Leo: [00:28:34] Yeah, definitely. I think the great thing about the apprenticeship standards is that, you know, they just they keep on getting developed, which is fantastic. And if you haven't recently had a look, I'd really recommend just having a look at the Institute for Apprenticeships website, because you can just see the full list of apprenticeship standards that are available for people to undertake. And it's it's really, really great. You know, you can look through and see some some like really interesting apprenticeships that just keep on getting developed and they're just going to keep on getting developed in that way because employers are always going to have a need that needs to be fulfilled by a particular role. And if an apprenticeship doesn't already exist for that role, then then they're going to get together and develop that. I think in terms of changes on the horizon, there's recently been a white paper that I think has really cements the position of apprenticeship standards. And I think apprenticeship standards are going to be here to stay for for a long while. For a good while, I think. It was such a radical change when they were first implemented that I think that has been somewhat of a teething process. You know, it's taken a while, I think, for for Northpoint assessment organizations and training providers to really understand the full the full kind of weight of the reform. But now we're really at a point where I think people are really people have a good level of understanding that people are really excelling, both delivery and end point assessment. I think really in the future, there's just going to be more digitally focused methodologies as well. I think especially as regulators get more and more comfortable with those kinds of techniques being used, you things like the remote invigilator, and then I think they're going to be more open to those kind of innovations, maybe in other areas as well. 

Penelope: [00:30:41] And do you think that drive for more apprenticeships is coming from employers or learners or perhaps both? 

Leo: [00:30:49] I think there's a little bit of both. I think, you know, as Callum spoke about earlier, apprentices, I think apprenticeships are more desirable than they maybe were in the past. And I think as more and more learners understand what an apprenticeship is and what they can actually do with it, you know, I speak to people on on a daily or weekly basis who don't really understand. How to access apprenticeships and actually the breadth of studying that they could do with apprenticeships and once you explained it to them in detail, they're amazed, you know, if they're a manager, they want to enable their staff members to undertake apprenticeships. And if they're if they're, you know, a potential learner, then they they want to get involved. So I think I think learners are definitely driving it. And then at the same time with the employers and the employers have potentially a levy to use. And I think that they're always going to want to utilise that levy in the most effective way for their particular circumstance. So I think from that point of view, they're always going to be looking to the kind of current apprenticeship schemes and thinking, you know, does this work for us? Does this suit our needs or is there a gap that could potentially be filled by, you know, a specific new type of apprenticeship?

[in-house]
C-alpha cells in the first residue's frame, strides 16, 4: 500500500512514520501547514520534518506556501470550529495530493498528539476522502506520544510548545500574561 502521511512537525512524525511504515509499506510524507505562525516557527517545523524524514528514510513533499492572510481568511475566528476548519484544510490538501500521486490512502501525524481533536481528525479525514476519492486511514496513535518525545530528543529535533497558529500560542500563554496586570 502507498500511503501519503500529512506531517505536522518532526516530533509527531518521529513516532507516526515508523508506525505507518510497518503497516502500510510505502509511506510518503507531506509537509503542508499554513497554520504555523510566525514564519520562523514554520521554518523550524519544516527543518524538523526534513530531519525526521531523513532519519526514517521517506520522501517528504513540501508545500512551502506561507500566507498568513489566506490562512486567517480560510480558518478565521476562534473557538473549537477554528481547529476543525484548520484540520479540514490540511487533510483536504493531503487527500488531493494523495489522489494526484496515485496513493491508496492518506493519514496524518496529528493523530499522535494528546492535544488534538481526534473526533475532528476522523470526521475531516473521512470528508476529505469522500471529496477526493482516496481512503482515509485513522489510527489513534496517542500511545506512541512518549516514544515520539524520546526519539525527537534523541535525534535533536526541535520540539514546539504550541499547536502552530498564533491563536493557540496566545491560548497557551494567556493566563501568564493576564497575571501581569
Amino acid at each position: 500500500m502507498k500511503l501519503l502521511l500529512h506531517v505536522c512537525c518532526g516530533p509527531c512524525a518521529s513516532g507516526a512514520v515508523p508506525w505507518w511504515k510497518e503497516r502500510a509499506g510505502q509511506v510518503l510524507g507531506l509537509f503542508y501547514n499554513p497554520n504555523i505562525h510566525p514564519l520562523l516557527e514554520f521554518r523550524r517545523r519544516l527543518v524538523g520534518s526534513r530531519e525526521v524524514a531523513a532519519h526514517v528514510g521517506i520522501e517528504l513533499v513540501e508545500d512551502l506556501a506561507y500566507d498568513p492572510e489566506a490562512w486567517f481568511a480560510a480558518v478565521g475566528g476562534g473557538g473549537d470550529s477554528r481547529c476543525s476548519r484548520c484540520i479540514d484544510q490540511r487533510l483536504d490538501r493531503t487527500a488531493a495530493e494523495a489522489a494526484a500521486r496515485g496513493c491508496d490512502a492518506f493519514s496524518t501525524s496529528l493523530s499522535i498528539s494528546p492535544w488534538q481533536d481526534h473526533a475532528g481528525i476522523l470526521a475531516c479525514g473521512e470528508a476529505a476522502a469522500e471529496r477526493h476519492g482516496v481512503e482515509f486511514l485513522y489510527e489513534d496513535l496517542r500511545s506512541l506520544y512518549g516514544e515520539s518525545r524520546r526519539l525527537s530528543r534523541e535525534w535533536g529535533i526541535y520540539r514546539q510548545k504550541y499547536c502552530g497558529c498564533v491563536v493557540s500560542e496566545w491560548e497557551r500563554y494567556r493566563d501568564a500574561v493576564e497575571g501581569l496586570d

Penelope: [00:32:17] Any final thoughts before we go? 

Leo: [00:32:21] I just to echo what I said before, just apprenticeships are incredible and really do get involved. Have a look, see if that's something you'd want to do an apprenticeship then, and just look at the list that they're great there for everyone. They're not just for young people. And yeah, tell everyone about apprenticeships and tell them that they're great. Penelope: [00:32:40] Ok, that's good to hear for a national apprenticeship week! Definitely. 

Callum: [00:32:45] Last last thing from me is, you know, just don't be held back from achieving your goals. Don't let anybody tell you that, you know, you can't get in that particular subject area or route. Apprenticeships is a fantastic option in terms of, you know, pursuing the career of your choice whilst getting some, you know, on the job experience as well. So if you are thinking about obtaining an apprenticeship, go for it. 

Penelope: [00:33:09] Well, again, thank you both so much. 

Alana: [00:33:13] Thank you for listening to the Cambridge Assessment podcast, you can find more of our podcasts on our website, just search podcast gallery, or you can find us some Apple podcast or YouTube.

Return to top

Research Matters

Research Matters 32 promo image

Research Matters is our free biannual publication which allows us to share our assessment research, in a range of fields, with the wider assessment community.